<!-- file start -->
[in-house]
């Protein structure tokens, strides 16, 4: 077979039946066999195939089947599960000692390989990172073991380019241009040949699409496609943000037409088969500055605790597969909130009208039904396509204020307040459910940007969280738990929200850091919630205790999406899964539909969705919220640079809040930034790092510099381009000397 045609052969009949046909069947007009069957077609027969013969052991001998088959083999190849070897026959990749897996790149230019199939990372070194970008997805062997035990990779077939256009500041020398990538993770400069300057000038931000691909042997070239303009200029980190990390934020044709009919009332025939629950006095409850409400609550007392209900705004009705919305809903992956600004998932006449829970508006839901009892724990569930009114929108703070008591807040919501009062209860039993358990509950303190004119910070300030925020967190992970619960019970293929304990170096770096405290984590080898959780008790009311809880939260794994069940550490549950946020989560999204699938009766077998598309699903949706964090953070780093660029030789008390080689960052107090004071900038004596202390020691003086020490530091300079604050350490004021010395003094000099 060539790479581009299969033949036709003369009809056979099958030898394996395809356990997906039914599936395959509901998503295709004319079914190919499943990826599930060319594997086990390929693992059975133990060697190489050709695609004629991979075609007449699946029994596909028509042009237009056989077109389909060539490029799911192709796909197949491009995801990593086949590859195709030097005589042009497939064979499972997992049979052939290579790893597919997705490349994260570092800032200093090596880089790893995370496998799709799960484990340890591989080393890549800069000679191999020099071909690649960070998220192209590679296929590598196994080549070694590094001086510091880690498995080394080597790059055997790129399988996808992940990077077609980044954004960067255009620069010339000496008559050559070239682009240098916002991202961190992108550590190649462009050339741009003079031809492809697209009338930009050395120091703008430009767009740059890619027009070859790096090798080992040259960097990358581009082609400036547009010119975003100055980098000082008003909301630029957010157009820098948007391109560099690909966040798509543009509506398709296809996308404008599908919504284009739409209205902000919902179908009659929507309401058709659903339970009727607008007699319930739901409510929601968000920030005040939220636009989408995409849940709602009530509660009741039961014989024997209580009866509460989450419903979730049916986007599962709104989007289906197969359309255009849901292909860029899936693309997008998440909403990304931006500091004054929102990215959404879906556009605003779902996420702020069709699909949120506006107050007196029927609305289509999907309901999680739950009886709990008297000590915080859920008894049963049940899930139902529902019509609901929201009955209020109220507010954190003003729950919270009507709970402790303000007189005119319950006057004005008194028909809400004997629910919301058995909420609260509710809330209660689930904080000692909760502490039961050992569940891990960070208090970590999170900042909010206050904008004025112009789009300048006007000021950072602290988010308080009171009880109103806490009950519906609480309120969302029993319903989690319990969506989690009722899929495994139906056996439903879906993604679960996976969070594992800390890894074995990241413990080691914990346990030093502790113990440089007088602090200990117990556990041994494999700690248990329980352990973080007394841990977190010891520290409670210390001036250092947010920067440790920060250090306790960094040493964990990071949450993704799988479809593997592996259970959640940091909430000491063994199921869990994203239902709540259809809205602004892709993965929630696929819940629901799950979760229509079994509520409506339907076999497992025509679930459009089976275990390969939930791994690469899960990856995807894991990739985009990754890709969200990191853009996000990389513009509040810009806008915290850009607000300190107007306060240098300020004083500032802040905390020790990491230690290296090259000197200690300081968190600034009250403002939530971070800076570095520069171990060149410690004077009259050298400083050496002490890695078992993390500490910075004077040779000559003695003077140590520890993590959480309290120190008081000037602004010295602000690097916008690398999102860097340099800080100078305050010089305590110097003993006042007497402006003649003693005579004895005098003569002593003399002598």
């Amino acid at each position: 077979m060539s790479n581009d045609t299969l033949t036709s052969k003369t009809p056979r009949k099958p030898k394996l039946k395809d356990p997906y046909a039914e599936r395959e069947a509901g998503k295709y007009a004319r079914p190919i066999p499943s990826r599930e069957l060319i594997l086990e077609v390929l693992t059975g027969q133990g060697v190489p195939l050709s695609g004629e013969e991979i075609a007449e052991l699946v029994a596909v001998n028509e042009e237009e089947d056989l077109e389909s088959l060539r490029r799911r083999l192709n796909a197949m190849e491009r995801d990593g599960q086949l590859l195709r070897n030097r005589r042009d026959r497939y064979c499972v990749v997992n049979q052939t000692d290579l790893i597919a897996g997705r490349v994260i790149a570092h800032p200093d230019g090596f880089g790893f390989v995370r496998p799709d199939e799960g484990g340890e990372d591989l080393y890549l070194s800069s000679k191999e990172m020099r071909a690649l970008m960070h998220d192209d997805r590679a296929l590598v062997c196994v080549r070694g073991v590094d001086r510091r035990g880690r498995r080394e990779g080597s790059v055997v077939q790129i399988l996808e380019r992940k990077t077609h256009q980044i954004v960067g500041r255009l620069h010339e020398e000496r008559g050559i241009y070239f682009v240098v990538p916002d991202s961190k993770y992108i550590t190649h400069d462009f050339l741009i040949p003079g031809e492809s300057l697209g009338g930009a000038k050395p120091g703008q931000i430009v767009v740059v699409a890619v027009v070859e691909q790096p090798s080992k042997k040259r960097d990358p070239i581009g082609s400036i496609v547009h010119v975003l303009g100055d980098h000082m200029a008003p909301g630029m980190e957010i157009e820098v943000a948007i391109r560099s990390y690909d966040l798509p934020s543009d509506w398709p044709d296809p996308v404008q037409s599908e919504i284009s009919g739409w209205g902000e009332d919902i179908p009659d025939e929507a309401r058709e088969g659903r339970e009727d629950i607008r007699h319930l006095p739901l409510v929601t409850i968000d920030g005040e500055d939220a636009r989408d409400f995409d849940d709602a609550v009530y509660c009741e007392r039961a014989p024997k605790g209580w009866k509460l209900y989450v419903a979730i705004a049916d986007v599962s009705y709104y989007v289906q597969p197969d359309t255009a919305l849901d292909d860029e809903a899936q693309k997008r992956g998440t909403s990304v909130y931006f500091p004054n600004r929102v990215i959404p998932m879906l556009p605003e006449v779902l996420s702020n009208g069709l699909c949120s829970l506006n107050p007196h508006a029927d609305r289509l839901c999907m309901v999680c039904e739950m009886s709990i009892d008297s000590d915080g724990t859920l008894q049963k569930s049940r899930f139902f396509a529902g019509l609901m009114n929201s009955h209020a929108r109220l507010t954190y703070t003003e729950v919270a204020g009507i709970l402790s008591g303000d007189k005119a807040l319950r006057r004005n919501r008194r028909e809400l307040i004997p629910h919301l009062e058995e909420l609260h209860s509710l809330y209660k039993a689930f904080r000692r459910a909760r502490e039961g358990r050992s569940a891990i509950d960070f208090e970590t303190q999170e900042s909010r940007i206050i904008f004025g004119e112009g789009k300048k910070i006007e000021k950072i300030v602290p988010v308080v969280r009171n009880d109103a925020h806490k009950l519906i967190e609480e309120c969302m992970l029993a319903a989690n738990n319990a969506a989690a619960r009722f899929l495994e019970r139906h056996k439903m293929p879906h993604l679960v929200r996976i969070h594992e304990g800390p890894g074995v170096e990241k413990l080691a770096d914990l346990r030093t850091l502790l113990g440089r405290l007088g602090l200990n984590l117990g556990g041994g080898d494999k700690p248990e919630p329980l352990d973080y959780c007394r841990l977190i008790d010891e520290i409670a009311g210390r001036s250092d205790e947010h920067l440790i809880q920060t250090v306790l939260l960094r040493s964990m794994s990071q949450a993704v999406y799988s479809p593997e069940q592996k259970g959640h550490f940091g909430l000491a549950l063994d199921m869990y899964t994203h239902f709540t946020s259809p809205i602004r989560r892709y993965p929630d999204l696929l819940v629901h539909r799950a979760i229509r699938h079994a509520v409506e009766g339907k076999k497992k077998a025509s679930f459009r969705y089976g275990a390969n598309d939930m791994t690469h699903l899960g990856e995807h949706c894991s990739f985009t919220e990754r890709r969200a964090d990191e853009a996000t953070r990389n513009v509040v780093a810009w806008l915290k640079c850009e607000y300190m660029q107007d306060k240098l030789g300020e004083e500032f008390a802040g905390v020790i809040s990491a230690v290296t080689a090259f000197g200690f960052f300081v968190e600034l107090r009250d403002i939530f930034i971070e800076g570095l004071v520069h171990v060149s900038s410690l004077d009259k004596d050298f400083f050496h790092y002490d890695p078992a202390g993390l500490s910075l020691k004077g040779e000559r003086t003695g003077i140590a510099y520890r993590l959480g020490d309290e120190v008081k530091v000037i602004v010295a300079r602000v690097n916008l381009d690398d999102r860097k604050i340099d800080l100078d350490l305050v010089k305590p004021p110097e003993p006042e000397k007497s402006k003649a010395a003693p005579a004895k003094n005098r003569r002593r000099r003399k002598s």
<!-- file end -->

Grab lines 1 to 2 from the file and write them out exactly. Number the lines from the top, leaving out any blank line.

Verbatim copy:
[in-house]
């Protein structure tokens, strides 16, 4: 077979039946066999195939089947599960000692390989990172073991380019241009040949699409496609943000037409088969500055605790597969909130009208039904396509204020307040459910940007969280738990929200850091919630205790999406899964539909969705919220640079809040930034790092510099381009000397 045609052969009949046909069947007009069957077609027969013969052991001998088959083999190849070897026959990749897996790149230019199939990372070194970008997805062997035990990779077939256009500041020398990538993770400069300057000038931000691909042997070239303009200029980190990390934020044709009919009332025939629950006095409850409400609550007392209900705004009705919305809903992956600004998932006449829970508006839901009892724990569930009114929108703070008591807040919501009062209860039993358990509950303190004119910070300030925020967190992970619960019970293929304990170096770096405290984590080898959780008790009311809880939260794994069940550490549950946020989560999204699938009766077998598309699903949706964090953070780093660029030789008390080689960052107090004071900038004596202390020691003086020490530091300079604050350490004021010395003094000099 060539790479581009299969033949036709003369009809056979099958030898394996395809356990997906039914599936395959509901998503295709004319079914190919499943990826599930060319594997086990390929693992059975133990060697190489050709695609004629991979075609007449699946029994596909028509042009237009056989077109389909060539490029799911192709796909197949491009995801990593086949590859195709030097005589042009497939064979499972997992049979052939290579790893597919997705490349994260570092800032200093090596880089790893995370496998799709799960484990340890591989080393890549800069000679191999020099071909690649960070998220192209590679296929590598196994080549070694590094001086510091880690498995080394080597790059055997790129399988996808992940990077077609980044954004960067255009620069010339000496008559050559070239682009240098916002991202961190992108550590190649462009050339741009003079031809492809697209009338930009050395120091703008430009767009740059890619027009070859790096090798080992040259960097990358581009082609400036547009010119975003100055980098000082008003909301630029957010157009820098948007391109560099690909966040798509543009509506398709296809996308404008599908919504284009739409209205902000919902179908009659929507309401058709659903339970009727607008007699319930739901409510929601968000920030005040939220636009989408995409849940709602009530509660009741039961014989024997209580009866509460989450419903979730049916986007599962709104989007289906197969359309255009849901292909860029899936693309997008998440909403990304931006500091004054929102990215959404879906556009605003779902996420702020069709699909949120506006107050007196029927609305289509999907309901999680739950009886709990008297000590915080859920008894049963049940899930139902529902019509609901929201009955209020109220507010954190003003729950919270009507709970402790303000007189005119319950006057004005008194028909809400004997629910919301058995909420609260509710809330209660689930904080000692909760502490039961050992569940891990960070208090970590999170900042909010206050904008004025112009789009300048006007000021950072602290988010308080009171009880109103806490009950519906609480309120969302029993319903989690319990969506989690009722899929495994139906056996439903879906993604679960996976969070594992800390890894074995990241413990080691914990346990030093502790113990440089007088602090200990117990556990041994494999700690248990329980352990973080007394841990977190010891520290409670210390001036250092947010920067440790920060250090306790960094040493964990990071949450993704799988479809593997592996259970959640940091909430000491063994199921869990994203239902709540259809809205602004892709993965929630696929819940629901799950979760229509079994509520409506339907076999497992025509679930459009089976275990390969939930791994690469899960990856995807894991990739985009990754890709969200990191853009996000990389513009509040810009806008915290850009607000300190107007306060240098300020004083500032802040905390020790990491230690290296090259000197200690300081968190600034009250403002939530971070800076570095520069171990060149410690004077009259050298400083050496002490890695078992993390500490910075004077040779000559003695003077140590520890993590959480309290120190008081000037602004010295602000690097916008690398999102860097340099800080100078305050010089305590110097003993006042007497402006003649003693005579004895005098003569002593003399002598």